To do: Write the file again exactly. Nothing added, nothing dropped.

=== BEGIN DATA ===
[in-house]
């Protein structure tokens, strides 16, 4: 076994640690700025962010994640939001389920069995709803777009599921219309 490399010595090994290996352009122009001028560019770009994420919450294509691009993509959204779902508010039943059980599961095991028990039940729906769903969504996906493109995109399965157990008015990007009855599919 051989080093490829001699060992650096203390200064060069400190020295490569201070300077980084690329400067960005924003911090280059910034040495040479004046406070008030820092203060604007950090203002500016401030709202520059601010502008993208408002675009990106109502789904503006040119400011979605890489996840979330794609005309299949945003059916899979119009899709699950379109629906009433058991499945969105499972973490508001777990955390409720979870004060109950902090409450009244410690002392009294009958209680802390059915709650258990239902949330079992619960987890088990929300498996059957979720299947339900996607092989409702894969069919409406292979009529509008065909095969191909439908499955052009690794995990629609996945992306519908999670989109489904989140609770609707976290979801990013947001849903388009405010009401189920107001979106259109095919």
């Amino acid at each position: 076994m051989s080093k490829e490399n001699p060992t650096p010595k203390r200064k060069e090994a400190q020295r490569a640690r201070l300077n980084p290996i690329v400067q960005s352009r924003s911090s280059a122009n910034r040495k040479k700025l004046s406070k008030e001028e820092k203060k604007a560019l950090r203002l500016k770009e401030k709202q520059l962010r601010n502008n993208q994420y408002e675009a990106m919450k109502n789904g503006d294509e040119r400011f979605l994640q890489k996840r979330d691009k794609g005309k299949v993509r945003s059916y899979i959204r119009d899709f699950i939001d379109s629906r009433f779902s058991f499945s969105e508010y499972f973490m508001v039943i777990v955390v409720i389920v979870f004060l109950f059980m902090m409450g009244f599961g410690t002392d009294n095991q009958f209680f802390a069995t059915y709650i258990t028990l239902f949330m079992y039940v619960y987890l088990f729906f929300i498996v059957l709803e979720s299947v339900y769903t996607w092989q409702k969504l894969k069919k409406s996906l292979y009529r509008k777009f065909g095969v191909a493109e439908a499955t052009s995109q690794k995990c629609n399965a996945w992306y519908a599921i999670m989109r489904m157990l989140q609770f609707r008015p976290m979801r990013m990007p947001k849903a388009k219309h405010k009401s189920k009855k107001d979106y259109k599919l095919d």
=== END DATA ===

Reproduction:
[in-house]
């Protein structure tokens, strides 16, 4: 076994640690700025962010994640939001389920069995709803777009599921219309 490399010595090994290996352009122009001028560019770009994420919450294509691009993509959204779902508010039943059980599961095991028990039940729906769903969504996906493109995109399965157990008015990007009855599919 051989080093490829001699060992650096203390200064060069400190020295490569201070300077980084690329400067960005924003911090280059910034040495040479004046406070008030820092203060604007950090203002500016401030709202520059601010502008993208408002675009990106109502789904503006040119400011979605890489996840979330794609005309299949945003059916899979119009899709699950379109629906009433058991499945969105499972973490508001777990955390409720979870004060109950902090409450009244410690002392009294009958209680802390059915709650258990239902949330079992619960987890088990929300498996059957979720299947339900996607092989409702894969069919409406292979009529509008065909095969191909439908499955052009690794995990629609996945992306519908999670989109489904989140609770609707976290979801990013947001849903388009405010009401189920107001979106259109095919």
């Amino acid at each position: 076994m051989s080093k490829e490399n001699p060992t650096p010595k203390r200064k060069e090994a400190q020295r490569a640690r201070l300077n980084p290996i690329v400067q960005s352009r924003s911090s280059a122009n910034r040495k040479k700025l004046s406070k008030e001028e820092k203060k604007a560019l950090r203002l500016k770009e401030k709202q520059l962010r601010n502008n993208q994420y408002e675009a990106m919450k109502n789904g503006d294509e040119r400011f979605l994640q890489k996840r979330d691009k794609g005309k299949v993509r945003s059916y899979i959204r119009d899709f699950i939001d379109s629906r009433f779902s058991f499945s969105e508010y499972f973490m508001v039943i777990v955390v409720i389920v979870f004060l109950f059980m902090m409450g009244f599961g410690t002392d009294n095991q009958f209680f802390a069995t059915y709650i258990t028990l239902f949330m079992y039940v619960y987890l088990f729906f929300i498996v059957l709803e979720s299947v339900y769903t996607w092989q409702k969504l894969k069919k409406s996906l292979y009529r509008k777009f065909g095969v191909a493109e439908a499955t052009s995109q690794k995990c629609n399965a996945w992306y519908a599921i999670m989109r489904m157990l989140q609770f609707r008015p976290m979801r990013m990007p947001k849903a388009k219309h405010k009401s189920k009855k107001d979106y259109k599919l095919d």